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Justice for asylum seekers requires patience and persistence

Justice for asylum seekers requires patience and persistence

A section of the border fence between the U.S. and Mexico stretches across a valley in the Sonoran Desert near La Rumorosa, Mexico. PHOTO: MIKE DUBOSE, UM NEWS


Two years after the UMCOR, CWS and JFON partnership, asylum cases are underway. Confusing policies and pandemic closures have kept asylum seekers with legitimate cases in limbo.

By Christie R. House
January 7, 2022| NEW YORK

Alexis Duecker, an asylum attorney with the New York Justice for Our Neighbors office (NY JFON), has worked for two years with some of her clients to try to get their asylum cases heard and decided. In that time, she has finally seen one case conclude with a positive outcome – one successful case.

“It was a very strong case,” Duecker explained. “I think a lot of people imagine that everyone coming to the U.S. is asking for and getting asylum, and that is not how it works. It is extremely hard to get asylum and the analysis of the person’s life who is asking for asylum is detailed and personal, searching for particular markers that qualify for asylum.”

She explained that there is a large backlog of cases in the courts and at the asylum office, so even if her clients receive a date, hearings may be rescheduled for a year or more later without notice. This backlog existed before COVID-19 spread across the U.S., but once the country shut down, the backlog of cases ballooned.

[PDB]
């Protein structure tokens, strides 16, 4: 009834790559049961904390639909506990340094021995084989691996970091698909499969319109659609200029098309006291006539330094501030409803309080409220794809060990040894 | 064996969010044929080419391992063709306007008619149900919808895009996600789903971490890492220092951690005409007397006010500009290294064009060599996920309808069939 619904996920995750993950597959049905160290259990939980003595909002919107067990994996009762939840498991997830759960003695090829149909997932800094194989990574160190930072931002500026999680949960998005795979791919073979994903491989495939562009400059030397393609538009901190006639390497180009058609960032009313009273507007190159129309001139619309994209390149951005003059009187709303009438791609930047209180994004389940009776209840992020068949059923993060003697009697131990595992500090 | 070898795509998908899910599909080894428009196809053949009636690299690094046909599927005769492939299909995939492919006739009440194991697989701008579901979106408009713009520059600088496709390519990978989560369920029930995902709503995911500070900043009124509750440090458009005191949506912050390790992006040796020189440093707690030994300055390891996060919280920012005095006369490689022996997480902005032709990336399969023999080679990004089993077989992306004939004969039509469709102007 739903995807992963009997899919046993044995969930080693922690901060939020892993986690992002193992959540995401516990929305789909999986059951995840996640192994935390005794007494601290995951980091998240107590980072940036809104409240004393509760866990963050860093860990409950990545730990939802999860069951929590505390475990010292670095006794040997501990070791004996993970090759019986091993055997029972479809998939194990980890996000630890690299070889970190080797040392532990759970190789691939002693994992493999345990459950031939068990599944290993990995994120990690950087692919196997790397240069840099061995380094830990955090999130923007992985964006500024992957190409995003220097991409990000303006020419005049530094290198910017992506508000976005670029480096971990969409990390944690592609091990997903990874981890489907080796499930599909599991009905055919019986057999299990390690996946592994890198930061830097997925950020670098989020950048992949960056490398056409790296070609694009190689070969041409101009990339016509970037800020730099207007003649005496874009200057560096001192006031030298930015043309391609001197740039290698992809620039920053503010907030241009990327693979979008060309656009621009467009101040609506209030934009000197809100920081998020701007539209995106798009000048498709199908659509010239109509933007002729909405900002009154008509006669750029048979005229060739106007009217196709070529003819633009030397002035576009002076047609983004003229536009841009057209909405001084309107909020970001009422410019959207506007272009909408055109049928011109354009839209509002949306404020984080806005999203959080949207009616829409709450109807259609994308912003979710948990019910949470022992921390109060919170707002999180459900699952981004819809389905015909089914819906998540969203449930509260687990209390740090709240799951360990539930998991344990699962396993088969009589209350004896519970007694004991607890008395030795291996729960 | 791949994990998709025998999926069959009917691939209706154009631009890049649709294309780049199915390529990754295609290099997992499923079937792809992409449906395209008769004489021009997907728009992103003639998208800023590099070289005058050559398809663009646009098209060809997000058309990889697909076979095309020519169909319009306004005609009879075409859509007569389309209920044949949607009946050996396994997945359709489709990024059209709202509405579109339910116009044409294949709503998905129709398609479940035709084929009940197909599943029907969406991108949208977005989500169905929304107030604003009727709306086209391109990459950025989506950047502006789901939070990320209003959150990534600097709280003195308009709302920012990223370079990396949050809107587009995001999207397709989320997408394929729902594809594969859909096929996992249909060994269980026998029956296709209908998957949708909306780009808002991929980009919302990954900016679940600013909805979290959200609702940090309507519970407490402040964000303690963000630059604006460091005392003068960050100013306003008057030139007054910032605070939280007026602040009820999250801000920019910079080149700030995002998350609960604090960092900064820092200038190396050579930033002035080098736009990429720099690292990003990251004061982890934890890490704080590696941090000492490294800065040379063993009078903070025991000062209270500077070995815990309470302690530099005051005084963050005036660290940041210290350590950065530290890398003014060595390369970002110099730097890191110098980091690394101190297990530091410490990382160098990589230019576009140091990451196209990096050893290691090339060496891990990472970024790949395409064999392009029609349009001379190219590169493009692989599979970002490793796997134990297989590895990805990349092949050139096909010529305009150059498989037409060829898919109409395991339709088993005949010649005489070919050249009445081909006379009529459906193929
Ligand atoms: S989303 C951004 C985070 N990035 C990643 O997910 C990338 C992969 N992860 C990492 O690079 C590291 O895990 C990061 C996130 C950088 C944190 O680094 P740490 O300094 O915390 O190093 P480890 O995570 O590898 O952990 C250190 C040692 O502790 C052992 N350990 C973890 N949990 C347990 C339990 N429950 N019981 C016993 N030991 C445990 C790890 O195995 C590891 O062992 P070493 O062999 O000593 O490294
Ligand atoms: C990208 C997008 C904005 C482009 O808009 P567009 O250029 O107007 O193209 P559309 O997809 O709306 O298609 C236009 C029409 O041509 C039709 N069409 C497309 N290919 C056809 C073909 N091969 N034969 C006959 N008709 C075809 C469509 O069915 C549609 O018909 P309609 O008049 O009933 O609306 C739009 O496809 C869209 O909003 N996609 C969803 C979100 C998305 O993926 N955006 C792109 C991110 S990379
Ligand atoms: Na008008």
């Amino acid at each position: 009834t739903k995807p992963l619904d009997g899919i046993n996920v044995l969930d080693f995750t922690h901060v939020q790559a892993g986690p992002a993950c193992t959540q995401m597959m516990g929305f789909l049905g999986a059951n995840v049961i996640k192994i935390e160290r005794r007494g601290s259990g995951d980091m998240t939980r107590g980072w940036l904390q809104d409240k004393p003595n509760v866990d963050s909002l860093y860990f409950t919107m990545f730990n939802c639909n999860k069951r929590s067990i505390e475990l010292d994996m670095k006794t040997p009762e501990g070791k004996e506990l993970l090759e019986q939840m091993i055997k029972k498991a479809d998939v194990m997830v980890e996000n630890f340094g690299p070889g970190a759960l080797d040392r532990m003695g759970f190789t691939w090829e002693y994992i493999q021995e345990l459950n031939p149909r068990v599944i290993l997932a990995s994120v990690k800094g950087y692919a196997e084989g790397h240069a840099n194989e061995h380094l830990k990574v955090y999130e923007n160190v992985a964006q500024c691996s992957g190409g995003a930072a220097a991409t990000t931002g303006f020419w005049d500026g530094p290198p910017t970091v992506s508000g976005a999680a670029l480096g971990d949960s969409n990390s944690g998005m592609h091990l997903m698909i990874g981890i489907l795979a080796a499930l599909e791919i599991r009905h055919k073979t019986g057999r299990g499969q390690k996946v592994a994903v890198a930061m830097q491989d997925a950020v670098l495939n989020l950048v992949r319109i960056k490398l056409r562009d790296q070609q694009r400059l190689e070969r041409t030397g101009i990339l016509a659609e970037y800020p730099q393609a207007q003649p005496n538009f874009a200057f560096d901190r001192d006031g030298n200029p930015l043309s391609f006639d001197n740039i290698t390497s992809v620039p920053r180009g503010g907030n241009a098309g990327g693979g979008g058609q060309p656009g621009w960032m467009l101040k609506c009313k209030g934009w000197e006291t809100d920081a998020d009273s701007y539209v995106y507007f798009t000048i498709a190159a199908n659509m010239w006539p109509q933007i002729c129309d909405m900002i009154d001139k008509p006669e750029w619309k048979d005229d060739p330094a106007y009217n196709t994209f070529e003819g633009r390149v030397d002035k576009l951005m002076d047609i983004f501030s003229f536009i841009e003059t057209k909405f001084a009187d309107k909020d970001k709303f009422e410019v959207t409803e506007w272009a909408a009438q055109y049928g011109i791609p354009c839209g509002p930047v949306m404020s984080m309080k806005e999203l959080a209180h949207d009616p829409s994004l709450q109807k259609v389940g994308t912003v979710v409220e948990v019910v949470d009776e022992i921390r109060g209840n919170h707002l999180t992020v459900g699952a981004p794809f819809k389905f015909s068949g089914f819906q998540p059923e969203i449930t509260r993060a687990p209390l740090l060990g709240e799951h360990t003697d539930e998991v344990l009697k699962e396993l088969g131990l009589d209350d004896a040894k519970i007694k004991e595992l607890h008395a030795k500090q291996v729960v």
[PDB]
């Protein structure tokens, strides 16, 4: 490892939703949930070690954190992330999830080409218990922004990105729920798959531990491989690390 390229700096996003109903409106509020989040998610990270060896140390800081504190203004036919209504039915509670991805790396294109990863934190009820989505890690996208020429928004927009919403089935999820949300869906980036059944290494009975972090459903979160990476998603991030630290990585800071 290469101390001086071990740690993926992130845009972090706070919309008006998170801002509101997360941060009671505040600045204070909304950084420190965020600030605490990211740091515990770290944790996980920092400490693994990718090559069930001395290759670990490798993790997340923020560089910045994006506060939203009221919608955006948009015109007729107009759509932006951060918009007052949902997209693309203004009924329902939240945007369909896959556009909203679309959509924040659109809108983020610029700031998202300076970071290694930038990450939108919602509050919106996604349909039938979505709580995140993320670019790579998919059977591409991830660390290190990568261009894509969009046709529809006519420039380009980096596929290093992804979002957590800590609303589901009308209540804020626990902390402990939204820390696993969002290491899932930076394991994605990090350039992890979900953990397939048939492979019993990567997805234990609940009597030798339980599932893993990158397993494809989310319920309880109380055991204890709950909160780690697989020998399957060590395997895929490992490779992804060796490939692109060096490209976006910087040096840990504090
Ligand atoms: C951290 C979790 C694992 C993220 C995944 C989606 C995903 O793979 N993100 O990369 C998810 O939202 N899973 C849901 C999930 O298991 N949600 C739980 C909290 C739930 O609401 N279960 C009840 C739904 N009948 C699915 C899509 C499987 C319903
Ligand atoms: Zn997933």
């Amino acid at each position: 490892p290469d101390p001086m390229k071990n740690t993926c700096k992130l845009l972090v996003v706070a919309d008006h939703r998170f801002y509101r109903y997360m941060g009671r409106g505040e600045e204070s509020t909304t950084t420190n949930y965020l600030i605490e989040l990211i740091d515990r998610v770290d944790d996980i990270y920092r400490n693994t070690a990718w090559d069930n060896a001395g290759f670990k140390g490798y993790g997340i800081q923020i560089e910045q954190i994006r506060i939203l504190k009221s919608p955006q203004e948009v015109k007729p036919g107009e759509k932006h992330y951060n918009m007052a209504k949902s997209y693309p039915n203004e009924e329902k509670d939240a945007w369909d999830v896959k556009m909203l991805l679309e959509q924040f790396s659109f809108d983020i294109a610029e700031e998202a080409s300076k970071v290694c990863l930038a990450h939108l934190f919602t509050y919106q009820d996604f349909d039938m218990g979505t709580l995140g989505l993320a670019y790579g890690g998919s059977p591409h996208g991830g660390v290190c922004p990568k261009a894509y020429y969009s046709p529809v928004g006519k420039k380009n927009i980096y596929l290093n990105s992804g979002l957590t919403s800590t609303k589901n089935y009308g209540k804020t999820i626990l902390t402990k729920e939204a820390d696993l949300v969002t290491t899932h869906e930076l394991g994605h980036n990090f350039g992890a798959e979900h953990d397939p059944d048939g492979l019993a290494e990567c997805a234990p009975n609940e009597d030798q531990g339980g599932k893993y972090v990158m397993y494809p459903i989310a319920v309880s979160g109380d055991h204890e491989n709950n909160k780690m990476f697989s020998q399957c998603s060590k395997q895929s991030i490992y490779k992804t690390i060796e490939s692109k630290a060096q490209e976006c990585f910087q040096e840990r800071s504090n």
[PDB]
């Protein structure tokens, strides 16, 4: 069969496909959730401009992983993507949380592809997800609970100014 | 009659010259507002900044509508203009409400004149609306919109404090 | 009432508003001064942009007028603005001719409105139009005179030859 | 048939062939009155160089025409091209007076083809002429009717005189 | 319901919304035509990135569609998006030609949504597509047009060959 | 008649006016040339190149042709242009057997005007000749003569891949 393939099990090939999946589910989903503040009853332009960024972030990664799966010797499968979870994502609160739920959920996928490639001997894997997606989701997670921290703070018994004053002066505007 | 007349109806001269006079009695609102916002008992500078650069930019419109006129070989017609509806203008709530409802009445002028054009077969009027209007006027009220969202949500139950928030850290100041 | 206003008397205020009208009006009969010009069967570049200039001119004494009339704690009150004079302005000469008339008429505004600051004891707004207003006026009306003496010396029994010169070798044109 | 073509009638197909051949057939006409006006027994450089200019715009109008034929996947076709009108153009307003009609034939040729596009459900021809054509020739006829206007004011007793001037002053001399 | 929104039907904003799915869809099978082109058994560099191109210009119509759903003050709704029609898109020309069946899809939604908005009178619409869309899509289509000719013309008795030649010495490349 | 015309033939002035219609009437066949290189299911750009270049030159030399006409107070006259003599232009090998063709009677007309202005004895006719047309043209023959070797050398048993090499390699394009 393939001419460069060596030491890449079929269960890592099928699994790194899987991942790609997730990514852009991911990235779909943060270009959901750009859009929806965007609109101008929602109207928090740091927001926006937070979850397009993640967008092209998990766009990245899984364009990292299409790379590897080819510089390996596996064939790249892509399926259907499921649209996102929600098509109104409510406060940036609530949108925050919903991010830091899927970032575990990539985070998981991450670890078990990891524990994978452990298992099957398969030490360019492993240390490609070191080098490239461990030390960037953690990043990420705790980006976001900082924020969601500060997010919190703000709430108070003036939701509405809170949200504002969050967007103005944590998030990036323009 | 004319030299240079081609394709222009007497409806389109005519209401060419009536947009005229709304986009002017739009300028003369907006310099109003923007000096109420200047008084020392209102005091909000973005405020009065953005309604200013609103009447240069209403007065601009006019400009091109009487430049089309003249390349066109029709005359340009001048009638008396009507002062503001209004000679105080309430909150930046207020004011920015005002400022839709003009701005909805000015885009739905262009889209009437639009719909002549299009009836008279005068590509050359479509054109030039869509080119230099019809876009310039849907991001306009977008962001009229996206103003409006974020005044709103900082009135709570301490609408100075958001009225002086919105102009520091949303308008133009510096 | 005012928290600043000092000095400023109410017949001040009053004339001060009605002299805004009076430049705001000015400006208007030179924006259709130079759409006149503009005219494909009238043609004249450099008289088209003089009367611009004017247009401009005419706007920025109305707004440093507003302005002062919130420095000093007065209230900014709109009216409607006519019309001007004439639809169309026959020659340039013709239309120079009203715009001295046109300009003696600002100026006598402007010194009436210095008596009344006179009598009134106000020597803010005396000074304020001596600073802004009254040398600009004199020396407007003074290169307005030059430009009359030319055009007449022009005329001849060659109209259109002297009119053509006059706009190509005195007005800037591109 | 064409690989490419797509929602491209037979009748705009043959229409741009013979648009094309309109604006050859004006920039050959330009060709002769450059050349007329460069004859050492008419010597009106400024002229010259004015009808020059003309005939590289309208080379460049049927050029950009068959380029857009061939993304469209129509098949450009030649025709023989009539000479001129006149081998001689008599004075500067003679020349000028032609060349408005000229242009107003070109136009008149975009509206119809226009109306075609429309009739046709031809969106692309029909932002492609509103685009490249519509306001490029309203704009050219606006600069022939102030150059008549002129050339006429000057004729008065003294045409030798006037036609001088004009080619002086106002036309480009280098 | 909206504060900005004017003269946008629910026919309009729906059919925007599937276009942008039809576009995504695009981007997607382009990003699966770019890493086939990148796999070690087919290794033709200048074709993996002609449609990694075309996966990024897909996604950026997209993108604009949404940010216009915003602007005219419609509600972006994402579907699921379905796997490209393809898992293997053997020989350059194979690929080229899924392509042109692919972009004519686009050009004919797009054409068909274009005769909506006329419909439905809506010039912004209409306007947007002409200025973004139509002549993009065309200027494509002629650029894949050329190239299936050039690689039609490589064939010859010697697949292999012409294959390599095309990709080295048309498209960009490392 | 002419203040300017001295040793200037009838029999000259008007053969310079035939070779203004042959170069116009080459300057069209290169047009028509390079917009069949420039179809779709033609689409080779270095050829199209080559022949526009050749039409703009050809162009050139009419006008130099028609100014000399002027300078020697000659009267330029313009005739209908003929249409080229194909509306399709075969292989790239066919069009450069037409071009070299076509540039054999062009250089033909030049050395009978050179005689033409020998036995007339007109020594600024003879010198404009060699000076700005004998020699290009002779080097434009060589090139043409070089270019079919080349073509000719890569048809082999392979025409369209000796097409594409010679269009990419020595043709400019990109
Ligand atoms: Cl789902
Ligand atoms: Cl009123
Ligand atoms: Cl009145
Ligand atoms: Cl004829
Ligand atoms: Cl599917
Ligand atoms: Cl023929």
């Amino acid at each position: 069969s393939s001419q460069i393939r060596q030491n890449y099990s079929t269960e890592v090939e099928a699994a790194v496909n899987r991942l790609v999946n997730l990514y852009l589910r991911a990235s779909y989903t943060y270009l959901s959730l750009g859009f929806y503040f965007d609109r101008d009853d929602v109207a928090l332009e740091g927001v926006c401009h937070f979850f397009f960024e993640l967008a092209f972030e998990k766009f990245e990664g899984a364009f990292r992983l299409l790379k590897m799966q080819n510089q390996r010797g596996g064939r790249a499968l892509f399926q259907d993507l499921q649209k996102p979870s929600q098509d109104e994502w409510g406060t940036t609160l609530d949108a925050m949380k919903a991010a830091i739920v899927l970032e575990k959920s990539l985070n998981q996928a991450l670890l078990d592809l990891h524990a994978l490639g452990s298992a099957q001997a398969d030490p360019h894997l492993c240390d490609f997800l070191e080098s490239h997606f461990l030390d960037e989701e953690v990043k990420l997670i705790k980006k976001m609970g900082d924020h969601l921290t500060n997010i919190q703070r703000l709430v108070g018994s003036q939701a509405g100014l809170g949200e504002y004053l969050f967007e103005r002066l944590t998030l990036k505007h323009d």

Welcome and assistance in a hostile system

Duecker was hired by NY JFON as part of a three-year program made possible by a partnership with the United Methodist Committee on Relief (UMCOR) and Church World Service (CWS). UMCOR provides funding, CWS provides case management and referral, and JFON provides legal help for immigrants, with a focus on asylum seekers.

Migrants living in a makeshift camp near the El Chaparral border crossing in Tijuana, Mexico, receive food and other relief supplies from Nuevo Pacto Methodist Church and San Pablo Evangelical Church in Tijuana. Some 1,500 migrants have taken up residence there, many of them hoping to present asylum claims to U.S. immigration authorities. PHOTO: MIKE DUBOSE, UM NEWS

The UMCOR Asylum Project targets three sites that are destinations for many asylum seekers – Miami, Houston and New York.

“A lot of my clients came through CWS, and that is what the grant intended,” Duecker confirmed. “They received social service assistance at CWS. And for those seeking legal assistance, CWS sent them to us. But the pandemic changed much of the plan.”

Since Duecker started with NY JFON at the beginning of 2020, she has conducted most of her work with clients remotely, including preparation for court hearings and asylum interviews. “I did meet with some people in person,” she said, “if the client was comfortable. At least with the vaccine, there is a modicum of safety.

“I have a few people from Migrant Protection Protocol (MPP), released in the U.S. to live with relatives until their next court date. But now, very few make it into the United States to ask for asylum.”

Under MPP (which took effect in 2018, was struck down and then reinstated by the Biden Administration), individuals arriving at the southern border to ask for asylum are given notices to appear in immigration court and sent back to Mexico, where they wait, often in extremely unsafe conditions. They are instructed to return to a specific port of entry at a specific date and time for their hearings.